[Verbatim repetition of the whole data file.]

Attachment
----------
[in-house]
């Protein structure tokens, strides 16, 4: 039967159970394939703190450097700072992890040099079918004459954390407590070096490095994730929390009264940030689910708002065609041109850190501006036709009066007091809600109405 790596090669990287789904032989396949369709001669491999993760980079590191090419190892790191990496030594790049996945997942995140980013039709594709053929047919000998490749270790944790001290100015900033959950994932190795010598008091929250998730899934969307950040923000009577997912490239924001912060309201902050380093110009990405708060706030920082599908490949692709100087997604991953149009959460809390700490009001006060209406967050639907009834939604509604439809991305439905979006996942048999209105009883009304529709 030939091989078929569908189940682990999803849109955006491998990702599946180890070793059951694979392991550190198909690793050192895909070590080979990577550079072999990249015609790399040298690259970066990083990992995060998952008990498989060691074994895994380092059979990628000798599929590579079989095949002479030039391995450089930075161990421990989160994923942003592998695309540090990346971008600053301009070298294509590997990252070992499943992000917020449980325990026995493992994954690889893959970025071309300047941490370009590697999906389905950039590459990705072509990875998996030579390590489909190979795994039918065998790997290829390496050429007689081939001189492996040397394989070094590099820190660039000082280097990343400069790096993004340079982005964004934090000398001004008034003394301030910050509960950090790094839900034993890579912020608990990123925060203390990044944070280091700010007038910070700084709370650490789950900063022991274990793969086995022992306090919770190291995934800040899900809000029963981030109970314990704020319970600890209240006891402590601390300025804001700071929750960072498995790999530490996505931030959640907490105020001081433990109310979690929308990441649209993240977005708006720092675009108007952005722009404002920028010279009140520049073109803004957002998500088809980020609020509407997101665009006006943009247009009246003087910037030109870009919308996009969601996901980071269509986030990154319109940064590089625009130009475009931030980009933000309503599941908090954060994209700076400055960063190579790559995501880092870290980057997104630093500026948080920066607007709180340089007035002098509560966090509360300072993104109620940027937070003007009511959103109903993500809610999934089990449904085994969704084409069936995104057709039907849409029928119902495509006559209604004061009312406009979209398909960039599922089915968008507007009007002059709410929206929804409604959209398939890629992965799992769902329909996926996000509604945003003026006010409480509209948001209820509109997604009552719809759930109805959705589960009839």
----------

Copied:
[in-house]
């Protein structure tokens, strides 16, 4: 039967159970394939703190450097700072992890040099079918004459954390407590070096490095994730929390009264940030689910708002065609041109850190501006036709009066007091809600109405 790596090669990287789904032989396949369709001669491999993760980079590191090419190892790191990496030594790049996945997942995140980013039709594709053929047919000998490749270790944790001290100015900033959950994932190795010598008091929250998730899934969307950040923000009577997912490239924001912060309201902050380093110009990405708060706030920082599908490949692709100087997604991953149009959460809390700490009001006060209406967050639907009834939604509604439809991305439905979006996942048999209105009883009304529709 030939091989078929569908189940682990999803849109955006491998990702599946180890070793059951694979392991550190198909690793050192895909070590080979990577550079072999990249015609790399040298690259970066990083990992995060998952008990498989060691074994895994380092059979990628000798599929590579079989095949002479030039391995450089930075161990421990989160994923942003592998695309540090990346971008600053301009070298294509590997990252070992499943992000917020449980325990026995493992994954690889893959970025071309300047941490370009590697999906389905950039590459990705072509990875998996030579390590489909190979795994039918065998790997290829390496050429007689081939001189492996040397394989070094590099820190660039000082280097990343400069790096993004340079982005964004934090000398001004008034003394301030910050509960950090790094839900034993890579912020608990990123925060203390990044944070280091700010007038910070700084709370650490789950900063022991274990793969086995022992306090919770190291995934800040899900809000029963981030109970314990704020319970600890209240006891402590601390300025804001700071929750960072498995790999530490996505931030959640907490105020001081433990109310979690929308990441649209993240977005708006720092675009108007952005722009404002920028010279009140520049073109803004957002998500088809980020609020509407997101665009006006943009247009009246003087910037030109870009919308996009969601996901980071269509986030990154319109940064590089625009130009475009931030980009933000309503599941908090954060994209700076400055960063190579790559995501880092870290980057997104630093500026948080920066607007709180340089007035002098509560966090509360300072993104109620940027937070003007009511959103109903993500809610999934089990449904085994969704084409069936995104057709039907849409029928119902495509006559209604004061009312406009979209398909960039599922089915968008507007009007002059709410929206929804409604959209398939890629992965799992769902329909996926996000509604945003003026006010409480509209948001209820509109997604009552719809759930109805959705589960009839």